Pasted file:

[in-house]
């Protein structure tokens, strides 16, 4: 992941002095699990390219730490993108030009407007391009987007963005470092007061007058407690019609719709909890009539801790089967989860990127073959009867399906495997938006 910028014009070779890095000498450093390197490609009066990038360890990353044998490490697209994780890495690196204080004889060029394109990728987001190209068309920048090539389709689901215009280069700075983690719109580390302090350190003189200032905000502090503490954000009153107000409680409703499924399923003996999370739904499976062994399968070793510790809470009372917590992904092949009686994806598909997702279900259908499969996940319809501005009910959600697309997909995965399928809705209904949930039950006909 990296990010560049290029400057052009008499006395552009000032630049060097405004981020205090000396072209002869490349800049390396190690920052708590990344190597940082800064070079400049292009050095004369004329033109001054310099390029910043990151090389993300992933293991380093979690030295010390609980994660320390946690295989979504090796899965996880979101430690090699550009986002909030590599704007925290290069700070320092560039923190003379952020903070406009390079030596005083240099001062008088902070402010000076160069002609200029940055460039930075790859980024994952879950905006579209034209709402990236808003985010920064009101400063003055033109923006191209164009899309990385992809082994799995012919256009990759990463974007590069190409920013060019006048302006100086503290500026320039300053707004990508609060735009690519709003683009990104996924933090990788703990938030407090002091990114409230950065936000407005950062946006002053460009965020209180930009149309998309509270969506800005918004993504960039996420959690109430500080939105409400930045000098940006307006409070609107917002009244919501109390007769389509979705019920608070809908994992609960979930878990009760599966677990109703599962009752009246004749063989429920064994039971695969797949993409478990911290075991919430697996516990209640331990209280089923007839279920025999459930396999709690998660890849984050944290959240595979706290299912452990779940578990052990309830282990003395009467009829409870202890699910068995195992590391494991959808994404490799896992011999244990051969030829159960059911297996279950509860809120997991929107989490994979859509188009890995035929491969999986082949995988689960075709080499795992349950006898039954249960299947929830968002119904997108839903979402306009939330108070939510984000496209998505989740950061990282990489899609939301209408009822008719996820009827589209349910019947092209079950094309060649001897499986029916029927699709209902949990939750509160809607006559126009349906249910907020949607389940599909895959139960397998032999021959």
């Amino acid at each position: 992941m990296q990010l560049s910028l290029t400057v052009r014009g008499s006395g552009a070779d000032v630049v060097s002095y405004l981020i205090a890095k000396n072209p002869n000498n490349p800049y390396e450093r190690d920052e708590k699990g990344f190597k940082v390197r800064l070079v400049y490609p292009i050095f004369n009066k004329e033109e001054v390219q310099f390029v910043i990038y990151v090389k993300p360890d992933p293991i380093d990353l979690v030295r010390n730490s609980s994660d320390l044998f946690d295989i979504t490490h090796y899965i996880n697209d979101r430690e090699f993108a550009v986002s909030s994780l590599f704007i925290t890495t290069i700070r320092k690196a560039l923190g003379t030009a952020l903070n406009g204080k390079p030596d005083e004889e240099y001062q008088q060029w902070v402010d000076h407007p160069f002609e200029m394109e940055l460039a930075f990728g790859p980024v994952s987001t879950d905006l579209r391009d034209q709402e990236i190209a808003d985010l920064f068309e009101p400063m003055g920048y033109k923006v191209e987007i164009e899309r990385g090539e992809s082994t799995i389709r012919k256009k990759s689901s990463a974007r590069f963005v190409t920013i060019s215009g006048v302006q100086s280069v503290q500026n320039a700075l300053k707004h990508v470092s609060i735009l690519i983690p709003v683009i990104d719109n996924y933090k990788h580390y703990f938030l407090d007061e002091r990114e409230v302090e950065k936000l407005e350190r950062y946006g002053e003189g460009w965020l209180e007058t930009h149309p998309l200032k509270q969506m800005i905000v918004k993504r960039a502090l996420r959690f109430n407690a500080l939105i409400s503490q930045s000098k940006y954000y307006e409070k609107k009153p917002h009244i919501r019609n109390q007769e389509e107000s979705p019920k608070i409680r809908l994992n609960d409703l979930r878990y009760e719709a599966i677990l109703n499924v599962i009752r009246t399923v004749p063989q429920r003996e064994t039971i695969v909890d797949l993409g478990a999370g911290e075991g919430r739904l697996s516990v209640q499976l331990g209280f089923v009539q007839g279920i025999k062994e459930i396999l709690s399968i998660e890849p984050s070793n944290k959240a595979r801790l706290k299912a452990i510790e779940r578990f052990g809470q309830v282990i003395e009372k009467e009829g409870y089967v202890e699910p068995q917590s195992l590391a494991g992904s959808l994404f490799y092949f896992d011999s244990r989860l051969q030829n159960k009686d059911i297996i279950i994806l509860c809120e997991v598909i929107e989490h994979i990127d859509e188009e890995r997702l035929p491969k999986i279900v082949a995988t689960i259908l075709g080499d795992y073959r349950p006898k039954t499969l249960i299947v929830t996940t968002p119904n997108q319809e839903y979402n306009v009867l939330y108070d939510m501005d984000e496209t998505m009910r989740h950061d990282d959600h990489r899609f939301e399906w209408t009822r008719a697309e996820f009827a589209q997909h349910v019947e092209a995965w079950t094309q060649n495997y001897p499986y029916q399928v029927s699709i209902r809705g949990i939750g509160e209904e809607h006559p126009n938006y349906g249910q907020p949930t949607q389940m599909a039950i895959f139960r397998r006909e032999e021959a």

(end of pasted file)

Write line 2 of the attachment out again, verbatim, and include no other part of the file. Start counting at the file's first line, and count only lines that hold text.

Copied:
């Protein structure tokens, strides 16, 4: 992941002095699990390219730490993108030009407007391009987007963005470092007061007058407690019609719709909890009539801790089967989860990127073959009867399906495997938006 910028014009070779890095000498450093390197490609009066990038360890990353044998490490697209994780890495690196204080004889060029394109990728987001190209068309920048090539389709689901215009280069700075983690719109580390302090350190003189200032905000502090503490954000009153107000409680409703499924399923003996999370739904499976062994399968070793510790809470009372917590992904092949009686994806598909997702279900259908499969996940319809501005009910959600697309997909995965399928809705209904949930039950006909 990296990010560049290029400057052009008499006395552009000032630049060097405004981020205090000396072209002869490349800049390396190690920052708590990344190597940082800064070079400049292009050095004369004329033109001054310099390029910043990151090389993300992933293991380093979690030295010390609980994660320390946690295989979504090796899965996880979101430690090699550009986002909030590599704007925290290069700070320092560039923190003379952020903070406009390079030596005083240099001062008088902070402010000076160069002609200029940055460039930075790859980024994952879950905006579209034209709402990236808003985010920064009101400063003055033109923006191209164009899309990385992809082994799995012919256009990759990463974007590069190409920013060019006048302006100086503290500026320039300053707004990508609060735009690519709003683009990104996924933090990788703990938030407090002091990114409230950065936000407005950062946006002053460009965020209180930009149309998309509270969506800005918004993504960039996420959690109430500080939105409400930045000098940006307006409070609107917002009244919501109390007769389509979705019920608070809908994992609960979930878990009760599966677990109703599962009752009246004749063989429920064994039971695969797949993409478990911290075991919430697996516990209640331990209280089923007839279920025999459930396999709690998660890849984050944290959240595979706290299912452990779940578990052990309830282990003395009467009829409870202890699910068995195992590391494991959808994404490799896992011999244990051969030829159960059911297996279950509860809120997991929107989490994979859509188009890995035929491969999986082949995988689960075709080499795992349950006898039954249960299947929830968002119904997108839903979402306009939330108070939510984000496209998505989740950061990282990489899609939301209408009822008719996820009827589209349910019947092209079950094309060649001897499986029916029927699709209902949990939750509160809607006559126009349906249910907020949607389940599909895959139960397998032999021959």